Finally, there were definitely some contextual factors at play here. My income was higher than the average household income of $50k and I lived in a city that has a relatively low cost of living. I was also single and childless, so the lifestyle changes I made were generally victimless.
Looking back, I’d say that I was in the perfect situation to pay down my loan at an accelerated rate, and while my achievement might seem remarkable at first blush, I’d say the recipe, while not necessarily easy to follow, is fairly straightforward and likely adaptable to many other people’s situations.
I’m Just Cash-Poor
So let’s take stock of my assets. While I’ve sold some of them off, I still have the ones that are important to me:
- As cliché as it sounds, I still have my health. Throughout this challenge, I made it to the gym an average of four and a half times a week. Nothing is worth the sacrifice of health.
- Again, as cliché as it sounds, I still have my friends and family. Throughout my money-saving and money-generating ventures, I never did anything to lose the respect of anyone I cared about.
- I have one (1) single vehicle and a couple of years paid down on my mortgage.
- I have $1,469 in cash and $46k in my 401k.
A Shopping Spree Awaits! Or Not.
After I regain my cash cushion over the next few months, what comes next? I’ll have an extra $1,057 burning a hole in my pocket every month, so it’ll be time to finance a slightly used Porsche 911 or something, right? Let me answer that question in a round-about way.
It was quite coincidental–but I think perfectly appropriate–that the pay-off of my debt matched the seasonality of the calendar year that I experienced while growing up in the north. I started this blog in late August as the summer was coming to an end. It was time for me to put away my toys and stop spending money so frivolously.
In October, with $30k paid off, the smell of fall was in the air and everybody was getting excited for cooler temperatures, the changing colors of the leaves, and football. I was excited to pay off my student debt.
In December, with winter settling in and the cold becoming a harsh reality, it came time to put on some layers and hunker down. I was still paying down my debt at an accelerated rate, but the novelty had worn off a bit.
Now, spring has arrived and there’s a rebirth. The loan is paid off, the air is warm and alive with the sounds of chirping birds, and girls are wearing sundresses. Everything’s going to be okay.
Spring is a transformational time, and so was paying down my debt.
For the 15 months leading up to my NMHD challenge, I was spending an average of $7,754 per month, and that figure excludes my student loan payments. During the past seven months, the average has been $3,129.
During the past seven months, I’ve kept track of the various expenses I’ve deferred for the sake of paying my loan off early (e.g., new running shoes, a car phone charger, printer cartridge, etc.). Last week, looking ahead to when I’ll reinstate some purchasing power, I categorized the deferred expenses into four groups: things I need to buy immediately, things to buy within the next one to three months, things to buy in four months or later, and things I can probably do without for the rest of my life.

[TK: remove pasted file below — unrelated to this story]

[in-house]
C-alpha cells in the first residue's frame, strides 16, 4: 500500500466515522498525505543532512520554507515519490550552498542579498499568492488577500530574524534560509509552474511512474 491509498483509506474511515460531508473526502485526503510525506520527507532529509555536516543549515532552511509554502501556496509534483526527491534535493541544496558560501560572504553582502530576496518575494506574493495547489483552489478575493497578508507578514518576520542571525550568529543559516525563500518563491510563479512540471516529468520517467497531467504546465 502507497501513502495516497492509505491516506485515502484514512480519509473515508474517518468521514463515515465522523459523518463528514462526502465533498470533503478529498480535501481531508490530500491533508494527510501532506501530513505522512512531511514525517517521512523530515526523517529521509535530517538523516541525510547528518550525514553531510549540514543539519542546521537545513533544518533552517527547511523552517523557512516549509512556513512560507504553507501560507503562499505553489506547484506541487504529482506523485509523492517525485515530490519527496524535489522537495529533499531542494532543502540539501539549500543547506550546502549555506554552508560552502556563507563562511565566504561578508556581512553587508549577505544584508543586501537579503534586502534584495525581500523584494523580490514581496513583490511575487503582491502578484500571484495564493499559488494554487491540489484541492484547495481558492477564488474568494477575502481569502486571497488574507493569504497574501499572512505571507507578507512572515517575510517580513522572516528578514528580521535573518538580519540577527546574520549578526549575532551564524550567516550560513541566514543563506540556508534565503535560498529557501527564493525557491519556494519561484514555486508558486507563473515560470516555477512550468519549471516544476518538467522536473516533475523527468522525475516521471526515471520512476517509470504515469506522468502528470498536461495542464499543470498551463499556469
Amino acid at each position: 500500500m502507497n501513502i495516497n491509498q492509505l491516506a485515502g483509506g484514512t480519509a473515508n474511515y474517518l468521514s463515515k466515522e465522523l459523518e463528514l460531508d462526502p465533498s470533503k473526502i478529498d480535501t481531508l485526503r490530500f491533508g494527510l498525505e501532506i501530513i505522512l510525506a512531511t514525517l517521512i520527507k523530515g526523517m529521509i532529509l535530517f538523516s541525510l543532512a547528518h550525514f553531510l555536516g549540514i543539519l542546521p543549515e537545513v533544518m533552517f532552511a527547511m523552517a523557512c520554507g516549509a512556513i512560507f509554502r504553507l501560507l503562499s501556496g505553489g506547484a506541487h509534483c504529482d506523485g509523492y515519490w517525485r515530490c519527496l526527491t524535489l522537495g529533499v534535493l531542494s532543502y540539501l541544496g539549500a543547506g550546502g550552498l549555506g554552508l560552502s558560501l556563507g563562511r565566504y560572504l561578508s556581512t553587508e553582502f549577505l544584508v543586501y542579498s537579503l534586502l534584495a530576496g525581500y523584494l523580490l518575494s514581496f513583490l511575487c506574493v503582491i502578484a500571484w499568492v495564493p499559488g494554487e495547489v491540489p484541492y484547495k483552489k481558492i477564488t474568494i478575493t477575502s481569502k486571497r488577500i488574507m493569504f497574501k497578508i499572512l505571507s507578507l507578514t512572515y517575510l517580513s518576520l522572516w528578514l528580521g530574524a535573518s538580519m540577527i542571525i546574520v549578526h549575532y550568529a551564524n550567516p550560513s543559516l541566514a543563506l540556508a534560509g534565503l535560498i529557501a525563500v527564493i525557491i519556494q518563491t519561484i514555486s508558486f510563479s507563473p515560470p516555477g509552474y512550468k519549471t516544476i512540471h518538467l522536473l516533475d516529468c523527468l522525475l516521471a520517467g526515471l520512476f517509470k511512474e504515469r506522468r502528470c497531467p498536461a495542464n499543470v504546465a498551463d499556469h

I know in two weeks I’ll get a paycheck, and two weeks after that, I’ll get another one. And unless I really start sucking at my job, the economy goes belly-up, or the company falls apart, I’ll probably continue to get a steady stream of paychecks for awhile.
Nevertheless, I put most of those deferred expenses into the last two groups. I’m just not looking forward to buying stuff again. In other words, no, I don’t think it’s time for a 911.
But why not?
Based on the ten-month outlook and assuming I maintain my current course and speed, I’ll have almost $15k in savings by the end of June, which is month ten. What that means is that I never had to sell my second car or the motorcycle or a bunch of stuff on Craigslist in order to hit the month-ten goal.
Along this same vein, one might say that at the end of September, instead of paying down $30k on my loan like I did, I could have invested the money in something as simple as a Dow Jones index, which had nowhere to go but up, and ridden the 21% gravy train from September 26th to March 23rd to net $6k. Doing so would have allowed me to keep some of the stuff I sold.
The thing is, I don’t actually regret selling any of that stuff.
I spent the first two months of the challenge trying to convince myself that my debt should be paid down organically, not by selling off assets, but in the end–and I don’t know exactly what happened inside my head–I decided to sell my second car and motorcycle. And when I made that decision, it felt like a burden was lifted from my shoulders, and I even went on to sell other stuff I didn’t need like my roadbike and other miscellaneous junk.